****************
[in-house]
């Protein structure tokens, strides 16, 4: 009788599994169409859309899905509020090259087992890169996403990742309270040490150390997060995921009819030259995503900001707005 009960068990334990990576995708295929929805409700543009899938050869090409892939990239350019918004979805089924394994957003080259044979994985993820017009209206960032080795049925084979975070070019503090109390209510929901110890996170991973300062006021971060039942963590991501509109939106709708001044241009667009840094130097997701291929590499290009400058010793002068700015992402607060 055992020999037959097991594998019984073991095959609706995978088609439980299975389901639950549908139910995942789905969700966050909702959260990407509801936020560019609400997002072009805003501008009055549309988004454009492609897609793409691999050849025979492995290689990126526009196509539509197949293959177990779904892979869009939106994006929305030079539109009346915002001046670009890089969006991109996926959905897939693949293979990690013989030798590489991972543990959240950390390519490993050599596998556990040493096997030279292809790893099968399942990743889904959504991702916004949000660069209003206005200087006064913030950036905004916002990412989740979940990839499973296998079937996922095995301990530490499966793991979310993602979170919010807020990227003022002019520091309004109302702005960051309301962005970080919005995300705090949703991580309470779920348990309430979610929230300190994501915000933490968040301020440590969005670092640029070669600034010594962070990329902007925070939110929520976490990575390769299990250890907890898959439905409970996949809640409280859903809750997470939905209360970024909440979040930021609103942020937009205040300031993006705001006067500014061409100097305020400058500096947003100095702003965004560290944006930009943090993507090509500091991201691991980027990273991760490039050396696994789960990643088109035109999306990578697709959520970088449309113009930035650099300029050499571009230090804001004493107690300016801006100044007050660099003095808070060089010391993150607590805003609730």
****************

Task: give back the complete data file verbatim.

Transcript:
[in-house]
């Protein structure tokens, strides 16, 4: 009788599994169409859309899905509020090259087992890169996403990742309270040490150390997060995921009819030259995503900001707005 009960068990334990990576995708295929929805409700543009899938050869090409892939990239350019918004979805089924394994957003080259044979994985993820017009209206960032080795049925084979975070070019503090109390209510929901110890996170991973300062006021971060039942963590991501509109939106709708001044241009667009840094130097997701291929590499290009400058010793002068700015992402607060 055992020999037959097991594998019984073991095959609706995978088609439980299975389901639950549908139910995942789905969700966050909702959260990407509801936020560019609400997002072009805003501008009055549309988004454009492609897609793409691999050849025979492995290689990126526009196509539509197949293959177990779904892979869009939106994006929305030079539109009346915002001046670009890089969006991109996926959905897939693949293979990690013989030798590489991972543990959240950390390519490993050599596998556990040493096997030279292809790893099968399942990743889904959504991702916004949000660069209003206005200087006064913030950036905004916002990412989740979940990839499973296998079937996922095995301990530490499966793991979310993602979170919010807020990227003022002019520091309004109302702005960051309301962005970080919005995300705090949703991580309470779920348990309430979610929230300190994501915000933490968040301020440590969005670092640029070669600034010594962070990329902007925070939110929520976490990575390769299990250890907890898959439905409970996949809640409280859903809750997470939905209360970024909440979040930021609103942020937009205040300031993006705001006067500014061409100097305020400058500096947003100095702003965004560290944006930009943090993507090509500091991201691991980027990273991760490039050396696994789960990643088109035109999306990578697709959520970088449309113009930035650099300029050499571009230090804001004493107690300016801006100044007050660099003095808070060089010391993150607590805003609730």